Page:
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Can a will be changed following death?

View profile for James Chalkley
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On the face of it, you would probably assume that the answer is no. How could it be fair to change a person's last wishes? However, in some limited circumstances it may be possible to change a will after death.

Before we get into the details of when this may occur, let's have a quick recap on some will terminology:

  • Testator; the person that made the will
  • Executor; the person tasked to carry out the instructions in the will
  • Beneficiary; a person that benefits from a provision in the will

When could a will be changed?

In some cases, a will may be old and the testator's personal circumstances may have changed. The testator's family may have grown in the interim and it may be that the will did not cover this scenario.

Another reason that an executor may seek to change a will is that the entitlement under the will may cause tax issues for the beneficiary

An executor may be able to change the will by using a Deed of Variation. However, any beneficiary that may be affected by the proposed change will have to agree.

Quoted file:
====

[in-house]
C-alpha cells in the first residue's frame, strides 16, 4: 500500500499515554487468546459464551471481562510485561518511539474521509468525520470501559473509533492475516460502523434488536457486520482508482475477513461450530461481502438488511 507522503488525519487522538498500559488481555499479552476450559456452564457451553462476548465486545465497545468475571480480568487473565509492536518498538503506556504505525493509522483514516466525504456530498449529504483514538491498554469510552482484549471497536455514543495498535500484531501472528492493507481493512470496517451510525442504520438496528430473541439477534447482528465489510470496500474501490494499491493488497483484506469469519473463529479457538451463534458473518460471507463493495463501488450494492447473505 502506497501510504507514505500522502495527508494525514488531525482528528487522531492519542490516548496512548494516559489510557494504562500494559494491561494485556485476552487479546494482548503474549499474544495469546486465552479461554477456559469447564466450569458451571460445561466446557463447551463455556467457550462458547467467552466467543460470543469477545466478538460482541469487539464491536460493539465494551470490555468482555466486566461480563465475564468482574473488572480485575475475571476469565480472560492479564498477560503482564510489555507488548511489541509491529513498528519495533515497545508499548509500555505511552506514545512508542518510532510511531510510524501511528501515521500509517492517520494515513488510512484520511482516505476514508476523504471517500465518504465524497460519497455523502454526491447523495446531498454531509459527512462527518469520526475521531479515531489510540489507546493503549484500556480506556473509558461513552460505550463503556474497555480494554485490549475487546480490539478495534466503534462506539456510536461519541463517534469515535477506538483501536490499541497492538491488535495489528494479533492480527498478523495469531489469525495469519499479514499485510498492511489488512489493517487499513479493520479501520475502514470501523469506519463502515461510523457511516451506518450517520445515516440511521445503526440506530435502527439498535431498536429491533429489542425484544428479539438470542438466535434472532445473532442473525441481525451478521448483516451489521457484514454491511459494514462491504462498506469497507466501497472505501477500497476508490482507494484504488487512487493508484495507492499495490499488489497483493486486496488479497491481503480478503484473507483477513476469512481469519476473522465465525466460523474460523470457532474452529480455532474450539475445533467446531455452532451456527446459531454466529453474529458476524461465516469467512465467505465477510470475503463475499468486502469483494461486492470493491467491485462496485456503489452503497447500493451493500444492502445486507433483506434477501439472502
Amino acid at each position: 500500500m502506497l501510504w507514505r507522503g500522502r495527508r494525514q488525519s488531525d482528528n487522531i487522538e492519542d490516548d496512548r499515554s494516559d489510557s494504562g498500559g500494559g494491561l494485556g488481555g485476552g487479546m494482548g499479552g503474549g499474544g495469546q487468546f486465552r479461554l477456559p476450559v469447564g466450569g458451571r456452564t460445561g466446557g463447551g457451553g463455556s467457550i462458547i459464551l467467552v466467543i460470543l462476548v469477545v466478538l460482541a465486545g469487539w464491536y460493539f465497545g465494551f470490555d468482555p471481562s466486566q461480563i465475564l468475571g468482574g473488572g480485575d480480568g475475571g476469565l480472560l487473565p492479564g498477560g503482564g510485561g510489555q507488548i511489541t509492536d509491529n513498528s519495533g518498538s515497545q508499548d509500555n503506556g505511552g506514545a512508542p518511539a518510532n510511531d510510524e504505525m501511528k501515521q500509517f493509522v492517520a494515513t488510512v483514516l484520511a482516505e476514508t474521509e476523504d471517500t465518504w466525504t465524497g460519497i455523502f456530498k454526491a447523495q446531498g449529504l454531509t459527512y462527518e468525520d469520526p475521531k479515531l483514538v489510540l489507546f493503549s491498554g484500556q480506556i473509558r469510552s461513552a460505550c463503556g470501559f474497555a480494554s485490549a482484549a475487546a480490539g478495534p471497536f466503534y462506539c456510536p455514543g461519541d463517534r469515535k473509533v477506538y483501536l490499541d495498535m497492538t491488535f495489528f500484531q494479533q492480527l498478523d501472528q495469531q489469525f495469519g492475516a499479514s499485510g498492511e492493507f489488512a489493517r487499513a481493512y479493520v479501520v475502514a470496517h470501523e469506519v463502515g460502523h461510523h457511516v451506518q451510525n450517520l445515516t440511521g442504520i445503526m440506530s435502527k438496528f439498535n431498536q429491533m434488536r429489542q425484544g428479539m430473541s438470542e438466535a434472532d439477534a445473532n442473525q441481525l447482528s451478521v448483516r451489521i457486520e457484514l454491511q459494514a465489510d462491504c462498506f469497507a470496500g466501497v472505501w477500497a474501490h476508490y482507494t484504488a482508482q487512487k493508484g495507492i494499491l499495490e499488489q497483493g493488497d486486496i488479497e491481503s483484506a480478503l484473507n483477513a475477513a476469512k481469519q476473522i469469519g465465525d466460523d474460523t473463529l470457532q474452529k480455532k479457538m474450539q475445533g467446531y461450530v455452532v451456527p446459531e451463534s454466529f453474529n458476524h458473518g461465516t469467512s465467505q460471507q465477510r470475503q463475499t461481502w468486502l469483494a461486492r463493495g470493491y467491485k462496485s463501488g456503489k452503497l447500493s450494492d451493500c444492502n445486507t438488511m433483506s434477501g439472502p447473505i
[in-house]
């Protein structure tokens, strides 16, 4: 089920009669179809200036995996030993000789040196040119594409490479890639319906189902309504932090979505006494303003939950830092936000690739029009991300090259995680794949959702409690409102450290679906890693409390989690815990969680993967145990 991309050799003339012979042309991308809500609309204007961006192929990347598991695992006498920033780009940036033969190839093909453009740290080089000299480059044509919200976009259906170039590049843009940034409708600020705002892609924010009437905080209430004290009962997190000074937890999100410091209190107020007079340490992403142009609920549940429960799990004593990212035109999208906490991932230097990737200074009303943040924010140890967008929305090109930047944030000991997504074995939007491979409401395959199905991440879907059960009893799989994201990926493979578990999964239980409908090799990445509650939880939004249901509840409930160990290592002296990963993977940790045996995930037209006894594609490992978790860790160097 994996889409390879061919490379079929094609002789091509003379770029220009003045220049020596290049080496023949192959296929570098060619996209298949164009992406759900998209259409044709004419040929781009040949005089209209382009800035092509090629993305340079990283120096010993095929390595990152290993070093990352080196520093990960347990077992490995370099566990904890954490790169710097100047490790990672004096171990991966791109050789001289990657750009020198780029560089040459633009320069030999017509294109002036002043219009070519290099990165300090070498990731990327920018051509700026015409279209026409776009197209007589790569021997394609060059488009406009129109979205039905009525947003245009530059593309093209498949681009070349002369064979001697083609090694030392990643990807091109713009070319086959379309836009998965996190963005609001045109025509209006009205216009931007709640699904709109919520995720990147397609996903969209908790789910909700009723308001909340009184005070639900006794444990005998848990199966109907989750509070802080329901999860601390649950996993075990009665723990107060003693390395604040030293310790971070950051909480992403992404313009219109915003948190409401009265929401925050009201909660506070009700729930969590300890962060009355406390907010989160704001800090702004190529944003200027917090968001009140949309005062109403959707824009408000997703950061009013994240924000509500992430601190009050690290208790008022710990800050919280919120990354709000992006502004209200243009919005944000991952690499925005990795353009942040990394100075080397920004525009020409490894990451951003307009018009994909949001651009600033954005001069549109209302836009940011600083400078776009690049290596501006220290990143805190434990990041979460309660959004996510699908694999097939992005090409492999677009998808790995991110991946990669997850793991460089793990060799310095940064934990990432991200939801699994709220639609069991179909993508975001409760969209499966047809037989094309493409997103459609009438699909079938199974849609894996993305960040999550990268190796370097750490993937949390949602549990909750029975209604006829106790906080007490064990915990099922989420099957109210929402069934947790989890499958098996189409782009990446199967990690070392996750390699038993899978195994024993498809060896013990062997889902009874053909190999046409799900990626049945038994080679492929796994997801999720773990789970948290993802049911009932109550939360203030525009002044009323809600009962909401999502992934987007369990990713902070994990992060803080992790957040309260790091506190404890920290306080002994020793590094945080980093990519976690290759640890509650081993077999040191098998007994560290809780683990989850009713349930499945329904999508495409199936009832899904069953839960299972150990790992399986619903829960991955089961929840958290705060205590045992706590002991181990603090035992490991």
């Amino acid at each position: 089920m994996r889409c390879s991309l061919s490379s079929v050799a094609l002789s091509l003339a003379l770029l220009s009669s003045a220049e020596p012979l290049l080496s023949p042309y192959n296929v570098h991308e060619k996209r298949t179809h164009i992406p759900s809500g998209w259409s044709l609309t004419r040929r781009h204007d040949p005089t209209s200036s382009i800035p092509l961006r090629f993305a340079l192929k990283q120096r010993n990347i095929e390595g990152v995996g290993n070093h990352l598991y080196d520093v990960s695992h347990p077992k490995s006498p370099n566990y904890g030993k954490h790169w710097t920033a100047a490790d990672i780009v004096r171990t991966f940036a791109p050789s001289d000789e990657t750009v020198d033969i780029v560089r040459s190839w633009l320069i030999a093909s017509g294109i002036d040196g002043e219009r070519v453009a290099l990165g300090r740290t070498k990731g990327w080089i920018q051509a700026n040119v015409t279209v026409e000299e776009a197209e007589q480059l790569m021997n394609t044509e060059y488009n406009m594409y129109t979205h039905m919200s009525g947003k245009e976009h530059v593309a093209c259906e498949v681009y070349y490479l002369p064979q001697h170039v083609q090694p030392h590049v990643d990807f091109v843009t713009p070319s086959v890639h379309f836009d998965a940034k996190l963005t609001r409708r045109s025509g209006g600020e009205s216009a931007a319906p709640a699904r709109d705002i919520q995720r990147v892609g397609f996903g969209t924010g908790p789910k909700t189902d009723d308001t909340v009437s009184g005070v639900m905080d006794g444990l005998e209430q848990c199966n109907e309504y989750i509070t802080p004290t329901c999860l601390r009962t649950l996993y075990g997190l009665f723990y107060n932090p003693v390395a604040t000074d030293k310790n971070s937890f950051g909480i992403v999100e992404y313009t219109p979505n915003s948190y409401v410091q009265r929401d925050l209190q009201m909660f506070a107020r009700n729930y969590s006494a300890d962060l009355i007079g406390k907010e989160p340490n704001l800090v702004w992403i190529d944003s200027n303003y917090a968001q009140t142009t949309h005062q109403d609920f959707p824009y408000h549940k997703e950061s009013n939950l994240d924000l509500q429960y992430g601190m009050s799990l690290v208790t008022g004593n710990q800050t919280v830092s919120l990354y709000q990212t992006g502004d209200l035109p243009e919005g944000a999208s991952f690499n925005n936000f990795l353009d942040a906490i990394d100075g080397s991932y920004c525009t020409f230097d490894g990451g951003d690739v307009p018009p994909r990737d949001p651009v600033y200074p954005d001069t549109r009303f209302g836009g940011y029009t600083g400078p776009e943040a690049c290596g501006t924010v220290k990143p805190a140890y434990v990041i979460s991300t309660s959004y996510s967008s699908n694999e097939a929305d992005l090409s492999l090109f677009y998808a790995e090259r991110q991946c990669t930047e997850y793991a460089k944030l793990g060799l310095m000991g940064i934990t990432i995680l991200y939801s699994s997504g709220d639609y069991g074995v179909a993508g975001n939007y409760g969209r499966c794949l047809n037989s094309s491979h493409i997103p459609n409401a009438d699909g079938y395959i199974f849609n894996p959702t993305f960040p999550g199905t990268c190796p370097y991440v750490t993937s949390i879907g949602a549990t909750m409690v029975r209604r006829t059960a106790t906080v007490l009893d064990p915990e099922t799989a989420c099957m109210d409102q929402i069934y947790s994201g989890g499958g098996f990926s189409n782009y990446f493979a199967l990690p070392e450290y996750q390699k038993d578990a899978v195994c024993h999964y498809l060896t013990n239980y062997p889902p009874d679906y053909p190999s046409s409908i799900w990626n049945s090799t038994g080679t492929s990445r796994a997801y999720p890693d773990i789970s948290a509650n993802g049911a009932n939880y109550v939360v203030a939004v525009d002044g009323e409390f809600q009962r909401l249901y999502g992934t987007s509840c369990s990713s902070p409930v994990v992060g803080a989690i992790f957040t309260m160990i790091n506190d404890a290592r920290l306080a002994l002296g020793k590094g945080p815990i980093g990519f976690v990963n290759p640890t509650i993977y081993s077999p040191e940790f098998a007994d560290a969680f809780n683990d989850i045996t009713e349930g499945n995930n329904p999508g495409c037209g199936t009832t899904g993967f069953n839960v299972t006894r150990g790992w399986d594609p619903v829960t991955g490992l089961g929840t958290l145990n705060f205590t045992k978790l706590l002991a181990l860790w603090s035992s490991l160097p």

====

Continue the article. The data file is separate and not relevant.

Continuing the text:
What do I need to know about the Deed of Variation?

A Deed of Variation must be made within two years of the date of death. It is recommended that you seek expert advice when considering a Deed of Variation. As an executor, you will be financially responsible for the outcome. If you make a mistake or the Deed of Variation causes unintended tax consequences, you could find that you owe money to HMRC.

When signed, a Deed of Variation is a legally binding document between the executor(s) and the beneficiaries. It is not necessary for the deed to be registered for it to be effective. An expert in this field will be able to advise if you should inform HMRC of the existence of the deed, based on the circumstances.

If the Deed involves any property, you may need to update the Land Registry.

Next steps.

If you are considering varying someone's will or wish to know more about the implications of doing so, please contact the friendly private Client team on 01245 228125 or PrivateClientEnq@gepp.co.uk.

This is not legal advice; it is intended to provide information of general interest about current legal issues.